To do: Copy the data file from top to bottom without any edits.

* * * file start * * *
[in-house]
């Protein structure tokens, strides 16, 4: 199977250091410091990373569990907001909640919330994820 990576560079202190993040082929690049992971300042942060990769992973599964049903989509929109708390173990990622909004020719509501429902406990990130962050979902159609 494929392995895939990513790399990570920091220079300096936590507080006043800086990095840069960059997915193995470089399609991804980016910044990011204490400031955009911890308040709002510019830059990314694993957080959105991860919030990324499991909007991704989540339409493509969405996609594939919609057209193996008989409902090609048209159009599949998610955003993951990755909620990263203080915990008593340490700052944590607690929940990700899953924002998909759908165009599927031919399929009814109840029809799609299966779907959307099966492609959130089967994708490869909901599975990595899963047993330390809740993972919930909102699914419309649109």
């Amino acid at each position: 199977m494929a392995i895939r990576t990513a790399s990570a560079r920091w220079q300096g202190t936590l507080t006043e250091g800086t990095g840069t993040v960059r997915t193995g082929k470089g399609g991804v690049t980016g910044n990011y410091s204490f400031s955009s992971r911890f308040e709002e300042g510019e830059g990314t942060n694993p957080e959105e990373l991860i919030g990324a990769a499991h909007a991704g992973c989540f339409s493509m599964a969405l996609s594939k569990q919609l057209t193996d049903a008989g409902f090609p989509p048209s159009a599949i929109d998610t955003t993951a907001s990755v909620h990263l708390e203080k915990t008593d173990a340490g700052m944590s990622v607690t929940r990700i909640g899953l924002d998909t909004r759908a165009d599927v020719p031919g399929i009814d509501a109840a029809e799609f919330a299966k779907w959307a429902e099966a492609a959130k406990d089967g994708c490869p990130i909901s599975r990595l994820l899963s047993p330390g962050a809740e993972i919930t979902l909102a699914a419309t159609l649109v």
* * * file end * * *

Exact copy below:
[in-house]
């Protein structure tokens, strides 16, 4: 199977250091410091990373569990907001909640919330994820 990576560079202190993040082929690049992971300042942060990769992973599964049903989509929109708390173990990622909004020719509501429902406990990130962050979902159609 494929392995895939990513790399990570920091220079300096936590507080006043800086990095840069960059997915193995470089399609991804980016910044990011204490400031955009911890308040709002510019830059990314694993957080959105991860919030990324499991909007991704989540339409493509969405996609594939919609057209193996008989409902090609048209159009599949998610955003993951990755909620990263203080915990008593340490700052944590607690929940990700899953924002998909759908165009599927031919399929009814109840029809799609299966779907959307099966492609959130089967994708490869909901599975990595899963047993330390809740993972919930909102699914419309649109």
């Amino acid at each position: 199977m494929a392995i895939r990576t990513a790399s990570a560079r920091w220079q300096g202190t936590l507080t006043e250091g800086t990095g840069t993040v960059r997915t193995g082929k470089g399609g991804v690049t980016g910044n990011y410091s204490f400031s955009s992971r911890f308040e709002e300042g510019e830059g990314t942060n694993p957080e959105e990373l991860i919030g990324a990769a499991h909007a991704g992973c989540f339409s493509m599964a969405l996609s594939k569990q919609l057209t193996d049903a008989g409902f090609p989509p048209s159009a599949i929109d998610t955003t993951a907001s990755v909620h990263l708390e203080k915990t008593d173990a340490g700052m944590s990622v607690t929940r990700i909640g899953l924002d998909t909004r759908a165009d599927v020719p031919g399929i009814d509501a109840a029809e799609f919330a299966k779907w959307a429902e099966a492609a959130k406990d089967g994708c490869p990130i909901s599975r990595l994820l899963s047993p330390g962050a809740e993972i919930t979902l909102a699914a419309t159609l649109v």